I do know that no accrediting body wants to remove the accreditation of an institution. I really believe that. Their job is to see that the institutions meet those standards, not take accreditation. And they will do everything in their power to try and help us do that, I believe. They are bound by some federal guidelines, obviously, but I think if we show significant progress while we go through that appeals process, I think we’ll be OK.

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5 Responses to “Q&A: Special trustee Bob Agrella talks about saving City College of San Francisco”

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  1. CarolineSF on Sep 18, 2013 at 11:44 pm09/18/2013 11:44 pm

    • 000

    An important update on this story —

    CCSF’s value to Bay Area outlined in report
    San Francisco Chronicle 9/19/13
    By Nanette Asimov

    It’s a no-brainer that losing City College of San Francisco would cripple thousands of students who depend on its classes for a leg up into the workforce and higher education while hurting dozens of Bay Area industries that rely on its trained graduates to fight fires, nurse patients, serve up gourmet food and much more.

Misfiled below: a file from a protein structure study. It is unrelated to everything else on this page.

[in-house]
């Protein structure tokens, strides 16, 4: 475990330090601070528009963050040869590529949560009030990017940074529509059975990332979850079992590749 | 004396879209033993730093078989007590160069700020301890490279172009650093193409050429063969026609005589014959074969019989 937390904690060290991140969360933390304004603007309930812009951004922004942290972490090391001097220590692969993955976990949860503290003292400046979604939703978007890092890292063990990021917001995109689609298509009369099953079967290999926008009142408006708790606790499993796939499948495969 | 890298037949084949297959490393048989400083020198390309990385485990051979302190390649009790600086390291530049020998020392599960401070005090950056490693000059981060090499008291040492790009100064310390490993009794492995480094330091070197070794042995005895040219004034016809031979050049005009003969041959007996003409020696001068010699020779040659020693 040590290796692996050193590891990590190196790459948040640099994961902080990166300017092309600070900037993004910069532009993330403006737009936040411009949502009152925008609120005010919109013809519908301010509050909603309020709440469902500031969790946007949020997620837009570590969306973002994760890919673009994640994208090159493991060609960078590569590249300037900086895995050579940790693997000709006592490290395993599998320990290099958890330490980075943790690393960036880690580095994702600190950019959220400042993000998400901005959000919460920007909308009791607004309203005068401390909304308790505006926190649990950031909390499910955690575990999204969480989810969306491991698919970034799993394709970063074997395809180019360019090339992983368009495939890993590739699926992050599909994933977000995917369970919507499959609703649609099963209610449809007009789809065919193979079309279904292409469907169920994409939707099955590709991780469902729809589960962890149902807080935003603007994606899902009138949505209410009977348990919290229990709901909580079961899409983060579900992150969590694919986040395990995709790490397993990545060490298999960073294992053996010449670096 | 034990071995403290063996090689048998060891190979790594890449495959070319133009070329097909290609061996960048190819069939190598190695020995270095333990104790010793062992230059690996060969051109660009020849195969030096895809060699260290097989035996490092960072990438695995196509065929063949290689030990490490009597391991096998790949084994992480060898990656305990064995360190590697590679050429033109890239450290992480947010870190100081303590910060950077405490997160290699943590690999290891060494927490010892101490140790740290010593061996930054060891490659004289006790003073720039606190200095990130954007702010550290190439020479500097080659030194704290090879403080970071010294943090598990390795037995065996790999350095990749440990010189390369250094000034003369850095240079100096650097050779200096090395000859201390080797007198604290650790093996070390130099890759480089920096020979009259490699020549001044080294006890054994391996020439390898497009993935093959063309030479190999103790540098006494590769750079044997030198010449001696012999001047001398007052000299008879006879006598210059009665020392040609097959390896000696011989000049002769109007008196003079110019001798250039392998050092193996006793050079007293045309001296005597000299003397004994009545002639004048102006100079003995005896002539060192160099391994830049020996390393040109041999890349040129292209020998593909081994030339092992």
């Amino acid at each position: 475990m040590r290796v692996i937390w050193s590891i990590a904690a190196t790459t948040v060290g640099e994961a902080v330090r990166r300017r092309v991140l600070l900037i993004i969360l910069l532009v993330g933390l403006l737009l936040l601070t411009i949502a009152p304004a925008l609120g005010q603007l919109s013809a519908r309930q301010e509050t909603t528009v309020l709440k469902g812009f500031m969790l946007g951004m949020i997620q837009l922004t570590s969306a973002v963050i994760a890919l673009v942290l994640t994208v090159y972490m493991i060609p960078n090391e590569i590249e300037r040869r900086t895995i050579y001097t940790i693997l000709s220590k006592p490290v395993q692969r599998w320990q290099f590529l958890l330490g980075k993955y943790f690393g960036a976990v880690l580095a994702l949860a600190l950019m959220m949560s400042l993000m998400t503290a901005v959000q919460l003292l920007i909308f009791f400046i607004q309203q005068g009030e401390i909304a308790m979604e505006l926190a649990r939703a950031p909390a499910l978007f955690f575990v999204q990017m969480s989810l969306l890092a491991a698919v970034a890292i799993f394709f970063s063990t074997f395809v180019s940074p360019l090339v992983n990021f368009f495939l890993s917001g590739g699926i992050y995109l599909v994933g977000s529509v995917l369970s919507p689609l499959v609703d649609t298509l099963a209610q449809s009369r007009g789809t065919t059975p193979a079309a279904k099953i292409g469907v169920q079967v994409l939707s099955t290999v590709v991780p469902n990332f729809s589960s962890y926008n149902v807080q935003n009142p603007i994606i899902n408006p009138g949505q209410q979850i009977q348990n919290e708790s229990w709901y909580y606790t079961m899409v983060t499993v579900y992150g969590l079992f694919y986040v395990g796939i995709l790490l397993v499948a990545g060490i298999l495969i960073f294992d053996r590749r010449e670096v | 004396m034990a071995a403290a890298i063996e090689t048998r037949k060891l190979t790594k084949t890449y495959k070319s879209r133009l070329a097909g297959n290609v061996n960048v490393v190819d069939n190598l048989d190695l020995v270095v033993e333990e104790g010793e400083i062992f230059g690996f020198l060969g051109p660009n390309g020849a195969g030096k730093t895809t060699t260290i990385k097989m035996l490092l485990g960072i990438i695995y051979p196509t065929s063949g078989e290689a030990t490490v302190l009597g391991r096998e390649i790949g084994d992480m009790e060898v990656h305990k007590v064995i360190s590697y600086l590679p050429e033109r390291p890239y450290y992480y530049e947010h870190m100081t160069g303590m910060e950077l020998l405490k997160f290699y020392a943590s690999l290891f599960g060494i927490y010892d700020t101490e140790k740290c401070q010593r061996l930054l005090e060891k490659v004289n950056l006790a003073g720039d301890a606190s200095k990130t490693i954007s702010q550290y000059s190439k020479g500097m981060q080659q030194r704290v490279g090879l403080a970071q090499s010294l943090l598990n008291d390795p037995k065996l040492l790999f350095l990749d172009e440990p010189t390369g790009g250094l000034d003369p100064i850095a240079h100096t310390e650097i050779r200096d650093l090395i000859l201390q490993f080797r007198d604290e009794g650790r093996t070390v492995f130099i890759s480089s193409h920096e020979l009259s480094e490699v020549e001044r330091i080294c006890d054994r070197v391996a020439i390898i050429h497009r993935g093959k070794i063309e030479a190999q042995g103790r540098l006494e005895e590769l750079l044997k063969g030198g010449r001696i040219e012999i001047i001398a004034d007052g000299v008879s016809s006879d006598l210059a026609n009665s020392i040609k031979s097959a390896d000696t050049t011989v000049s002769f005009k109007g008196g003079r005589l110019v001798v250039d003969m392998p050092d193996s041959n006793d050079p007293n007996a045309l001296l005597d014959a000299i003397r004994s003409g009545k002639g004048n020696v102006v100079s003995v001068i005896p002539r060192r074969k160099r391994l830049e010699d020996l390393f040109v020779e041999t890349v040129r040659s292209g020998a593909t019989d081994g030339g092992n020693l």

But now there’s proof.

    As City College advances toward the deadline next summer when its accreditation is to be yanked and its state funding eliminated, San Francisco’s budget and legislative analyst is offering the first quantitative look at the impact that closure would have on the city, students, college employees and local industry.

    Although it’s unlikely that the information will change the college’s fate as it struggles to remain accredited, the report’s message showed in stark figures what its many devotees have been saying for more than a year: The college is a vital part of the Bay Area economy that would leave the region in far worse shape if it vanished.


  2. Magpie on Aug 2, 2013 at 1:40 pm08/2/2013 1:40 pm

    • 000